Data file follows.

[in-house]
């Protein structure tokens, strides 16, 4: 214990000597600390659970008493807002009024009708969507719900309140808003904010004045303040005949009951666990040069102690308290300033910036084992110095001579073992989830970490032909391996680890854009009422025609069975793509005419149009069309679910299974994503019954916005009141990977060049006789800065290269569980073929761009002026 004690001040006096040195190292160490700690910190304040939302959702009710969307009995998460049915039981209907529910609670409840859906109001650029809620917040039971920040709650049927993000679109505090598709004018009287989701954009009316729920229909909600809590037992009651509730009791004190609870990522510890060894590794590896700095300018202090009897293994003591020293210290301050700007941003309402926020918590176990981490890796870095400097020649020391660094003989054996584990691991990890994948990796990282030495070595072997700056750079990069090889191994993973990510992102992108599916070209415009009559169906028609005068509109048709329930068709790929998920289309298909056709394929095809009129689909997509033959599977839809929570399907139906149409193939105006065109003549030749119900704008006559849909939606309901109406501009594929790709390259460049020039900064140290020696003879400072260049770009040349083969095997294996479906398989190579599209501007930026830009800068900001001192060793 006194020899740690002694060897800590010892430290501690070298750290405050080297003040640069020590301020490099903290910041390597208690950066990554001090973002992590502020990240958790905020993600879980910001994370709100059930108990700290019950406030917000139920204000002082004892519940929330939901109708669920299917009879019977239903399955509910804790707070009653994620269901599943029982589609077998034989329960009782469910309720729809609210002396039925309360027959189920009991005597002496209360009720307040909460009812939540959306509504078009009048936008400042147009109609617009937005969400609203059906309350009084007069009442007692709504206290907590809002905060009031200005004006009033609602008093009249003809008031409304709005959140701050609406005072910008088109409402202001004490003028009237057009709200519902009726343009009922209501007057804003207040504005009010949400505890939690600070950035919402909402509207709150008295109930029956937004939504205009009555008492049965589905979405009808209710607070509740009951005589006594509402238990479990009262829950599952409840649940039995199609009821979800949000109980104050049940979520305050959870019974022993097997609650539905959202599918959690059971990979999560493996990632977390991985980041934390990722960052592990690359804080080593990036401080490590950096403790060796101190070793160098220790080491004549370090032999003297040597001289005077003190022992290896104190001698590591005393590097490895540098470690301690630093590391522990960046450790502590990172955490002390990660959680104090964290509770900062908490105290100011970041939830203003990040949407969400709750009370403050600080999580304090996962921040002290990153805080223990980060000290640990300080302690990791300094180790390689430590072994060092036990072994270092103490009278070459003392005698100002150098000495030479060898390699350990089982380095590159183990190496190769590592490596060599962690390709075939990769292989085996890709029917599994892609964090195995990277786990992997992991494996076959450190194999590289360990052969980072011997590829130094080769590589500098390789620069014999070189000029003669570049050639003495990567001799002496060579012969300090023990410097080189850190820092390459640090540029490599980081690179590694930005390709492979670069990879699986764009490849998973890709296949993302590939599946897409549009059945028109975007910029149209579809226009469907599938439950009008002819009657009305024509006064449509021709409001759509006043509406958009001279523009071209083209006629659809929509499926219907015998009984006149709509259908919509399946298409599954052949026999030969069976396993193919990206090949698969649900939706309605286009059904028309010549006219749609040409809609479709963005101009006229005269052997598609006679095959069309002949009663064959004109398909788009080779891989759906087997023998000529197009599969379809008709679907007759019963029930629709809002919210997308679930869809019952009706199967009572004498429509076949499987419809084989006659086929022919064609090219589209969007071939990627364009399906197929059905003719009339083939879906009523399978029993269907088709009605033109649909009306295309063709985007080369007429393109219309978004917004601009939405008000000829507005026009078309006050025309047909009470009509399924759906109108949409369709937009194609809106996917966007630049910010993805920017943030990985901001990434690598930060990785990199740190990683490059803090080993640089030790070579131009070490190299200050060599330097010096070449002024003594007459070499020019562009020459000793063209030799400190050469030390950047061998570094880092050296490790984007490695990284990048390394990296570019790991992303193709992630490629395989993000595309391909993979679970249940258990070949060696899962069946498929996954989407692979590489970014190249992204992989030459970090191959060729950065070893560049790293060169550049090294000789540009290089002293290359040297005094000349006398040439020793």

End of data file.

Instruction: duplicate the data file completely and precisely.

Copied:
[in-house]
């Protein structure tokens, strides 16, 4: 214990000597600390659970008493807002009024009708969507719900309140808003904010004045303040005949009951666990040069102690308290300033910036084992110095001579073992989830970490032909391996680890854009009422025609069975793509005419149009069309679910299974994503019954916005009141990977060049006789800065290269569980073929761009002026 004690001040006096040195190292160490700690910190304040939302959702009710969307009995998460049915039981209907529910609670409840859906109001650029809620917040039971920040709650049927993000679109505090598709004018009287989701954009009316729920229909909600809590037992009651509730009791004190609870990522510890060894590794590896700095300018202090009897293994003591020293210290301050700007941003309402926020918590176990981490890796870095400097020649020391660094003989054996584990691991990890994948990796990282030495070595072997700056750079990069090889191994993973990510992102992108599916070209415009009559169906028609005068509109048709329930068709790929998920289309298909056709394929095809009129689909997509033959599977839809929570399907139906149409193939105006065109003549030749119900704008006559849909939606309901109406501009594929790709390259460049020039900064140290020696003879400072260049770009040349083969095997294996479906398989190579599209501007930026830009800068900001001192060793 006194020899740690002694060897800590010892430290501690070298750290405050080297003040640069020590301020490099903290910041390597208690950066990554001090973002992590502020990240958790905020993600879980910001994370709100059930108990700290019950406030917000139920204000002082004892519940929330939901109708669920299917009879019977239903399955509910804790707070009653994620269901599943029982589609077998034989329960009782469910309720729809609210002396039925309360027959189920009991005597002496209360009720307040909460009812939540959306509504078009009048936008400042147009109609617009937005969400609203059906309350009084007069009442007692709504206290907590809002905060009031200005004006009033609602008093009249003809008031409304709005959140701050609406005072910008088109409402202001004490003028009237057009709200519902009726343009009922209501007057804003207040504005009010949400505890939690600070950035919402909402509207709150008295109930029956937004939504205009009555008492049965589905979405009808209710607070509740009951005589006594509402238990479990009262829950599952409840649940039995199609009821979800949000109980104050049940979520305050959870019974022993097997609650539905959202599918959690059971990979999560493996990632977390991985980041934390990722960052592990690359804080080593990036401080490590950096403790060796101190070793160098220790080491004549370090032999003297040597001289005077003190022992290896104190001698590591005393590097490895540098470690301690630093590391522990960046450790502590990172955490002390990660959680104090964290509770900062908490105290100011970041939830203003990040949407969400709750009370403050600080999580304090996962921040002290990153805080223990980060000290640990300080302690990791300094180790390689430590072994060092036990072994270092103490009278070459003392005698100002150098000495030479060898390699350990089982380095590159183990190496190769590592490596060599962690390709075939990769292989085996890709029917599994892609964090195995990277786990992997992991494996076959450190194999590289360990052969980072011997590829130094080769590589500098390789620069014999070189000029003669570049050639003495990567001799002496060579012969300090023990410097080189850190820092390459640090540029490599980081690179590694930005390709492979670069990879699986764009490849998973890709296949993302590939599946897409549009059945028109975007910029149209579809226009469907599938439950009008002819009657009305024509006064449509021709409001759509006043509406958009001279523009071209083209006629659809929509499926219907015998009984006149709509259908919509399946298409599954052949026999030969069976396993193919990206090949698969649900939706309605286009059904028309010549006219749609040409809609479709963005101009006229005269052997598609006679095959069309002949009663064959004109398909788009080779891989759906087997023998000529197009599969379809008709679907007759019963029930629709809002919210997308679930869809019952009706199967009572004498429509076949499987419809084989006659086929022919064609090219589209969007071939990627364009399906197929059905003719009339083939879906009523399978029993269907088709009605033109649909009306295309063709985007080369007429393109219309978004917004601009939405008000000829507005026009078309006050025309047909009470009509399924759906109108949409369709937009194609809106996917966007630049910010993805920017943030990985901001990434690598930060990785990199740190990683490059803090080993640089030790070579131009070490190299200050060599330097010096070449002024003594007459070499020019562009020459000793063209030799400190050469030390950047061998570094880092050296490790984007490695990284990048390394990296570019790991992303193709992630490629395989993000595309391909993979679970249940258990070949060696899962069946498929996954989407692979590489970014190249992204992989030459970090191959060729950065070893560049790293060169550049090294000789540009290089002293290359040297005094000349006398040439020793």